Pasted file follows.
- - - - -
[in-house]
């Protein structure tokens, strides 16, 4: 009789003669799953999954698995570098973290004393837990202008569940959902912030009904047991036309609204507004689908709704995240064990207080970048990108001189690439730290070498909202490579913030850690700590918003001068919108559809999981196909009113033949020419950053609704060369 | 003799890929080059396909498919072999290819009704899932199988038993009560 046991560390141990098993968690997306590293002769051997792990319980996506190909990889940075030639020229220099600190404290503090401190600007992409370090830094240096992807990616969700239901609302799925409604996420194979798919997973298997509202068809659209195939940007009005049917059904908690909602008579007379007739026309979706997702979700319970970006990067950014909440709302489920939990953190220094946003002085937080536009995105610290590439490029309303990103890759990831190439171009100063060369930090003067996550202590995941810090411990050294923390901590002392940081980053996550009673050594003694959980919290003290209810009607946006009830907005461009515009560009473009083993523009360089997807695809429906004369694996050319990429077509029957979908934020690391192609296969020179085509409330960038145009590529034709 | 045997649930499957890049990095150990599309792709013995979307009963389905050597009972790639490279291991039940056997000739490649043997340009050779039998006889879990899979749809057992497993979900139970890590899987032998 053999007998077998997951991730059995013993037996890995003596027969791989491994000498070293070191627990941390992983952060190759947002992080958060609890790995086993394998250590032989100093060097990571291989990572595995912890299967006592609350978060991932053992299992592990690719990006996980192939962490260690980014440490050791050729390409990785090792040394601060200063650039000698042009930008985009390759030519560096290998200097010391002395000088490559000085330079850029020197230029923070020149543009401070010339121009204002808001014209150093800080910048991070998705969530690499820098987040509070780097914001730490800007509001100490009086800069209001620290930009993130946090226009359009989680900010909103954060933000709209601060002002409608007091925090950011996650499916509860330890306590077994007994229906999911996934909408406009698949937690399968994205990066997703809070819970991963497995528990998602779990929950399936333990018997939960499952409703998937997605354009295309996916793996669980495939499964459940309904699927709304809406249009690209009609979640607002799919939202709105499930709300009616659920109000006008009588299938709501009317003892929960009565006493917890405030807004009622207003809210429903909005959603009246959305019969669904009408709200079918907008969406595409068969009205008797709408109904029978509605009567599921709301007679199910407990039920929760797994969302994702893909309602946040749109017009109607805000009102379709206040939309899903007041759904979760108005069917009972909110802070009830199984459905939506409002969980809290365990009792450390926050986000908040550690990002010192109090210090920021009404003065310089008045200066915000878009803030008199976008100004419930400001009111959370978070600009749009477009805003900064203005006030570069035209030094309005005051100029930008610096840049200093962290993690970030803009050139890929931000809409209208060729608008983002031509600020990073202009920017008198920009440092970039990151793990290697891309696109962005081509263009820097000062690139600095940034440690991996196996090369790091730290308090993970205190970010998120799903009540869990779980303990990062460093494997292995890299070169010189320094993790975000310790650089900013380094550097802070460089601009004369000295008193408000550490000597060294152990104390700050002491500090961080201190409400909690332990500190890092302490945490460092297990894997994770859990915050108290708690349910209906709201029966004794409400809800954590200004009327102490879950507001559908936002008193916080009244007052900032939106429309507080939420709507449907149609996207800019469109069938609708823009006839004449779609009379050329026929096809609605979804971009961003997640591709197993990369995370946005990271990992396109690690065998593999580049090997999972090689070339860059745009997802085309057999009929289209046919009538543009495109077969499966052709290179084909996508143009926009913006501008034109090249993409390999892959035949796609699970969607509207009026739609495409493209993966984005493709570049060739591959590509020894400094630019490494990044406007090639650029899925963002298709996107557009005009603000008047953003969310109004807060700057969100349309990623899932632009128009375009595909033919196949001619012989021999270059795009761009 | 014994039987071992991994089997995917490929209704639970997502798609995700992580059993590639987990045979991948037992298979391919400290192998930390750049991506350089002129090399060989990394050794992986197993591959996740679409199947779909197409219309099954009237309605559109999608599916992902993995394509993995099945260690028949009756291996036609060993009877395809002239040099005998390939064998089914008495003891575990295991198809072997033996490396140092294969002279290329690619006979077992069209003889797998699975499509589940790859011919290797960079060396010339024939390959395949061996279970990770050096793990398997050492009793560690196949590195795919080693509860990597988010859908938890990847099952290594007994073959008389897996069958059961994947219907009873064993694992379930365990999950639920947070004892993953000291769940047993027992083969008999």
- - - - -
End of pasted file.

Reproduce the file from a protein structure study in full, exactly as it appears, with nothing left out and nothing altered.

[in-house]
């Protein structure tokens, strides 16, 4: 009789003669799953999954698995570098973290004393837990202008569940959902912030009904047991036309609204507004689908709704995240064990207080970048990108001189690439730290070498909202490579913030850690700590918003001068919108559809999981196909009113033949020419950053609704060369 | 003799890929080059396909498919072999290819009704899932199988038993009560 046991560390141990098993968690997306590293002769051997792990319980996506190909990889940075030639020229220099600190404290503090401190600007992409370090830094240096992807990616969700239901609302799925409604996420194979798919997973298997509202068809659209195939940007009005049917059904908690909602008579007379007739026309979706997702979700319970970006990067950014909440709302489920939990953190220094946003002085937080536009995105610290590439490029309303990103890759990831190439171009100063060369930090003067996550202590995941810090411990050294923390901590002392940081980053996550009673050594003694959980919290003290209810009607946006009830907005461009515009560009473009083993523009360089997807695809429906004369694996050319990429077509029957979908934020690391192609296969020179085509409330960038145009590529034709 | 045997649930499957890049990095150990599309792709013995979307009963389905050597009972790639490279291991039940056997000739490649043997340009050779039998006889879990899979749809057992497993979900139970890590899987032998 053999007998077998997951991730059995013993037996890995003596027969791989491994000498070293070191627990941390992983952060190759947002992080958060609890790995086993394998250590032989100093060097990571291989990572595995912890299967006592609350978060991932053992299992592990690719990006996980192939962490260690980014440490050791050729390409990785090792040394601060200063650039000698042009930008985009390759030519560096290998200097010391002395000088490559000085330079850029020197230029923070020149543009401070010339121009204002808001014209150093800080910048991070998705969530690499820098987040509070780097914001730490800007509001100490009086800069209001620290930009993130946090226009359009989680900010909103954060933000709209601060002002409608007091925090950011996650499916509860330890306590077994007994229906999911996934909408406009698949937690399968994205990066997703809070819970991963497995528990998602779990929950399936333990018997939960499952409703998937997605354009295309996916793996669980495939499964459940309904699927709304809406249009690209009609979640607002799919939202709105499930709300009616659920109000006008009588299938709501009317003892929960009565006493917890405030807004009622207003809210429903909005959603009246959305019969669904009408709200079918907008969406595409068969009205008797709408109904029978509605009567599921709301007679199910407990039920929760797994969302994702893909309602946040749109017009109607805000009102379709206040939309899903007041759904979760108005069917009972909110802070009830199984459905939506409002969980809290365990009792450390926050986000908040550690990002010192109090210090920021009404003065310089008045200066915000878009803030008199976008100004419930400001009111959370978070600009749009477009805003900064203005006030570069035209030094309005005051100029930008610096840049200093962290993690970030803009050139890929931000809409209208060729608008983002031509600020990073202009920017008198920009440092970039990151793990290697891309696109962005081509263009820097000062690139600095940034440690991996196996090369790091730290308090993970205190970010998120799903009540869990779980303990990062460093494997292995890299070169010189320094993790975000310790650089900013380094550097802070460089601009004369000295008193408000550490000597060294152990104390700050002491500090961080201190409400909690332990500190890092302490945490460092297990894997994770859990915050108290708690349910209906709201029966004794409400809800954590200004009327102490879950507001559908936002008193916080009244007052900032939106429309507080939420709507449907149609996207800019469109069938609708823009006839004449779609009379050329026929096809609605979804971009961003997640591709197993990369995370946005990271990992396109690690065998593999580049090997999972090689070339860059745009997802085309057999009929289209046919009538543009495109077969499966052709290179084909996508143009926009913006501008034109090249993409390999892959035949796609699970969607509207009026739609495409493209993966984005493709570049060739591959590509020894400094630019490494990044406007090639650029899925963002298709996107557009005009603000008047953003969310109004807060700057969100349309990623899932632009128009375009595909033919196949001619012989021999270059795009761009 | 014994039987071992991994089997995917490929209704639970997502798609995700992580059993590639987990045979991948037992298979391919400290192998930390750049991506350089002129090399060989990394050794992986197993591959996740679409199947779909197409219309099954009237309605559109999608599916992902993995394509993995099945260690028949009756291996036609060993009877395809002239040099005998390939064998089914008495003891575990295991198809072997033996490396140092294969002279290329690619006979077992069209003889797998699975499509589940790859011919290797960079060396010339024939390959395949061996279970990770050096793990398997050492009793560690196949590195795919080693509860990597988010859908938890990847099952290594007994073959008389897996069958059961994947219907009873064993694992379930365990999950639920947070004892993953000291769940047993027992083969008999």